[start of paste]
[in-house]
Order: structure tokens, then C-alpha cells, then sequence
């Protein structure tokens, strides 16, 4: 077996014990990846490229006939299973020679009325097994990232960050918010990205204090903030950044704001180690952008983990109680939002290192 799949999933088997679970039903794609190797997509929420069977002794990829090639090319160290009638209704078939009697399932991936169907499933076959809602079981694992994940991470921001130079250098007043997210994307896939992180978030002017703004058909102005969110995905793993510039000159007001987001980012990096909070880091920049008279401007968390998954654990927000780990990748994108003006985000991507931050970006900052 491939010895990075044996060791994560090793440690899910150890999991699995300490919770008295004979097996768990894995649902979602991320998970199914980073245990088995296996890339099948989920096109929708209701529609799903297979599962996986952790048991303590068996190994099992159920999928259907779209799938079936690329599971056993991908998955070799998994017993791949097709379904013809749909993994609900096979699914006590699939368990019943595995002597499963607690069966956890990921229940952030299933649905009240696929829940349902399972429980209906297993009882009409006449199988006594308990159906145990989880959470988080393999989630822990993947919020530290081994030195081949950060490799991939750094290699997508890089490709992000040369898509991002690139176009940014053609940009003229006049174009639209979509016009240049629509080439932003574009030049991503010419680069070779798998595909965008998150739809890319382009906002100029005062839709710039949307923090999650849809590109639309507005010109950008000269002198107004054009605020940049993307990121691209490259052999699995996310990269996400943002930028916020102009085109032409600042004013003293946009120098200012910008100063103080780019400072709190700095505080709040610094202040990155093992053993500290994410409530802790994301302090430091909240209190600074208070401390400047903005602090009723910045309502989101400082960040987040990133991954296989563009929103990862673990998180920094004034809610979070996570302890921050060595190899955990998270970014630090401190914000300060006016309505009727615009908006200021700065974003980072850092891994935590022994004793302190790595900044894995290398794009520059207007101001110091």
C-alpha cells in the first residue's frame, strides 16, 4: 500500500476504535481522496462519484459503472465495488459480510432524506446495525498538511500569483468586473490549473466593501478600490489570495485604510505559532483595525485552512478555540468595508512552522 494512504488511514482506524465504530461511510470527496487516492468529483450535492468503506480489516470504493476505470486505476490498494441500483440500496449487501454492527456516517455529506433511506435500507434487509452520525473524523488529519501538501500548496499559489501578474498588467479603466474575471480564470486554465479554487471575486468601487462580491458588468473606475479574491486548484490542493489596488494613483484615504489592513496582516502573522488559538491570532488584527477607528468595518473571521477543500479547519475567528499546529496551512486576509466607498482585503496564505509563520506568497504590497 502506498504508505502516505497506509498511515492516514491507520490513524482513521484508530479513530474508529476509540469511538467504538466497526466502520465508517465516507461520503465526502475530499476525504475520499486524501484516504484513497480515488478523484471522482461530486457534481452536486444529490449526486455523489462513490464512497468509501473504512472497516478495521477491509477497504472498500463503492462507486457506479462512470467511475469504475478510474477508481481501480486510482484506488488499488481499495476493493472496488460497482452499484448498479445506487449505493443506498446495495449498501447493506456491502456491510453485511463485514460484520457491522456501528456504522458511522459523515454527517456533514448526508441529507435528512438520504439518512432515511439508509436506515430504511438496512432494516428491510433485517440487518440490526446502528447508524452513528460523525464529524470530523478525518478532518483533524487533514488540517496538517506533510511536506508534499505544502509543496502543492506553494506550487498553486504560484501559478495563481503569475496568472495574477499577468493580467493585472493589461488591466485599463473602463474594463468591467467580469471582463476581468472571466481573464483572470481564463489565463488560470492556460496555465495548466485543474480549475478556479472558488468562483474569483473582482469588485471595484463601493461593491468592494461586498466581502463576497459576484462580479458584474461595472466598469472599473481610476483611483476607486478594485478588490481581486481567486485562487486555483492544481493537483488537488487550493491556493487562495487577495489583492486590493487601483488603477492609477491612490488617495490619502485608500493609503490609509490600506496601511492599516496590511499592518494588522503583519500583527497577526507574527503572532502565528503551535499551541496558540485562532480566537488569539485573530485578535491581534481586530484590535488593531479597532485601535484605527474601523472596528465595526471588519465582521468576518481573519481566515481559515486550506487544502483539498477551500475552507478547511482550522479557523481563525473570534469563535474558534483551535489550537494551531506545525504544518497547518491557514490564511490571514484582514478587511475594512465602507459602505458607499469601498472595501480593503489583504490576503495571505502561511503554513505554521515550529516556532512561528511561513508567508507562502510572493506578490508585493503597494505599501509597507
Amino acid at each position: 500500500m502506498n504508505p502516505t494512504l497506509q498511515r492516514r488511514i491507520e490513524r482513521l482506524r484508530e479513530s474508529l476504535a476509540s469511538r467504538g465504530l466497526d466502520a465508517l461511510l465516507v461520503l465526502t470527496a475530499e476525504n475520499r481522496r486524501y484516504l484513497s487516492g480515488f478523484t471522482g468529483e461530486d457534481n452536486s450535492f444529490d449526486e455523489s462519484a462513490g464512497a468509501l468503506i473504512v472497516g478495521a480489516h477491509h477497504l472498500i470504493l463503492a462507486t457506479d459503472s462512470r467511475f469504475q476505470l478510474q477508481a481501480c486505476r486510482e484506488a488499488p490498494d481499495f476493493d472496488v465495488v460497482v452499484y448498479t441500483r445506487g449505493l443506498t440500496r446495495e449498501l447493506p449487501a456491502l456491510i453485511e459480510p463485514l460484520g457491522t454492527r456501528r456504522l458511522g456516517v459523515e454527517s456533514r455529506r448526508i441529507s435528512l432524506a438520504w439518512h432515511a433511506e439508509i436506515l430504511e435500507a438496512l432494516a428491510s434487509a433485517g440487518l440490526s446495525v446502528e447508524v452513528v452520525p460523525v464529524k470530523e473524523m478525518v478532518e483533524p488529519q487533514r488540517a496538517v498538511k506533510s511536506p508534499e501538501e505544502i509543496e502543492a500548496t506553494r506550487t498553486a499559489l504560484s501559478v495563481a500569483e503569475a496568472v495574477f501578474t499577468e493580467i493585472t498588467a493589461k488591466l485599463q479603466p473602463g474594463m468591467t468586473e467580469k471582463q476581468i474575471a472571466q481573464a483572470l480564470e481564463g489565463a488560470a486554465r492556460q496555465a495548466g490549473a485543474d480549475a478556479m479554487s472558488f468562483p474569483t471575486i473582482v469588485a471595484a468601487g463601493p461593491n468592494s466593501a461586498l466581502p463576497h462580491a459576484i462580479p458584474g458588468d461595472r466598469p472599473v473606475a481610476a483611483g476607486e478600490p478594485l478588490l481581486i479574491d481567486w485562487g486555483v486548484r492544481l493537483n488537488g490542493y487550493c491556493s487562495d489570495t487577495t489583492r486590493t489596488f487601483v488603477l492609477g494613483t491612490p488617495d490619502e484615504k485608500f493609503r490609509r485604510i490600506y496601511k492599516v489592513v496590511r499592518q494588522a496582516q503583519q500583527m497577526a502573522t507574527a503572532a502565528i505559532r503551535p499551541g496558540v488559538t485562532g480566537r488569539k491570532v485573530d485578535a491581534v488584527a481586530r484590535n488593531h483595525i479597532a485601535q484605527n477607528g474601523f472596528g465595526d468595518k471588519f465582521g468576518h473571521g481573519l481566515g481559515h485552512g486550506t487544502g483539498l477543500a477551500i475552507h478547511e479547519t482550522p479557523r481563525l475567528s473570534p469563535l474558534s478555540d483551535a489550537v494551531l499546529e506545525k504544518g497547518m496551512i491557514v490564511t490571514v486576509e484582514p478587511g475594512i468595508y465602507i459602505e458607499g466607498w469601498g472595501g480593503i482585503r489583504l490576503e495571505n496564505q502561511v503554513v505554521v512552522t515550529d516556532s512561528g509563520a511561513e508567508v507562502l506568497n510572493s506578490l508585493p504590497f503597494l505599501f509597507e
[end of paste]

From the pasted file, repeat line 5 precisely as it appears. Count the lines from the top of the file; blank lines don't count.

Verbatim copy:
Amino acid at each position: 500500500m502506498n504508505p502516505t494512504l497506509q498511515r492516514r488511514i491507520e490513524r482513521l482506524r484508530e479513530s474508529l476504535a476509540s469511538r467504538g465504530l466497526d466502520a465508517l461511510l465516507v461520503l465526502t470527496a475530499e476525504n475520499r481522496r486524501y484516504l484513497s487516492g480515488f478523484t471522482g468529483e461530486d457534481n452536486s450535492f444529490d449526486e455523489s462519484a462513490g464512497a468509501l468503506i473504512v472497516g478495521a480489516h477491509h477497504l472498500i470504493l463503492a462507486t457506479d459503472s462512470r467511475f469504475q476505470l478510474q477508481a481501480c486505476r486510482e484506488a488499488p490498494d481499495f476493493d472496488v465495488v460497482v452499484y448498479t441500483r445506487g449505493l443506498t440500496r446495495e449498501l447493506p449487501a456491502l456491510i453485511e459480510p463485514l460484520g457491522t454492527r456501528r456504522l458511522g456516517v459523515e454527517s456533514r455529506r448526508i441529507s435528512l432524506a438520504w439518512h432515511a433511506e439508509i436506515l430504511e435500507a438496512l432494516a428491510s434487509a433485517g440487518l440490526s446495525v446502528e447508524v452513528v452520525p460523525v464529524k470530523e473524523m478525518v478532518e483533524p488529519q487533514r488540517a496538517v498538511k506533510s511536506p508534499e501538501e505544502i509543496e502543492a500548496t506553494r506550487t498553486a499559489l504560484s501559478v495563481a500569483e503569475a496568472v495574477f501578474t499577468e493580467i493585472t498588467a493589461k488591466l485599463q479603466p473602463g474594463m468591467t468586473e467580469k471582463q476581468i474575471a472571466q481573464a483572470l480564470e481564463g489565463a488560470a486554465r492556460q496555465a495548466g490549473a485543474d480549475a478556479m479554487s472558488f468562483p474569483t471575486i473582482v469588485a471595484a468601487g463601493p461593491n468592494s466593501a461586498l466581502p463576497h462580491a459576484i462580479p458584474g458588468d461595472r466598469p472599473v473606475a481610476a483611483g476607486e478600490p478594485l478588490l481581486i479574491d481567486w485562487g486555483v486548484r492544481l493537483n488537488g490542493y487550493c491556493s487562495d489570495t487577495t489583492r486590493t489596488f487601483v488603477l492609477g494613483t491612490p488617495d490619502e484615504k485608500f493609503r490609509r485604510i490600506y496601511k492599516v489592513v496590511r499592518q494588522a496582516q503583519q500583527m497577526a502573522t507574527a503572532a502565528i505559532r503551535p499551541g496558540v488559538t485562532g480566537r488569539k491570532v485573530d485578535a491581534v488584527a481586530r484590535n488593531h483595525i479597532a485601535q484605527n477607528g474601523f472596528g465595526d468595518k471588519f465582521g468576518h473571521g481573519l481566515g481559515h485552512g486550506t487544502g483539498l477543500a477551500i475552507h478547511e479547519t482550522p479557523r481563525l475567528s473570534p469563535l474558534s478555540d483551535a489550537v494551531l499546529e506545525k504544518g497547518m496551512i491557514v490564511t490571514v486576509e484582514p478587511g475594512i468595508y465602507i459602505e458607499g466607498w469601498g472595501g480593503i482585503r489583504l490576503e495571505n496564505q502561511v503554513v505554521v512552522t515550529d516556532s512561528g509563520a511561513e508567508v507562502l506568497n510572493s506578490l508585493p504590497f503597494l505599501f509597507e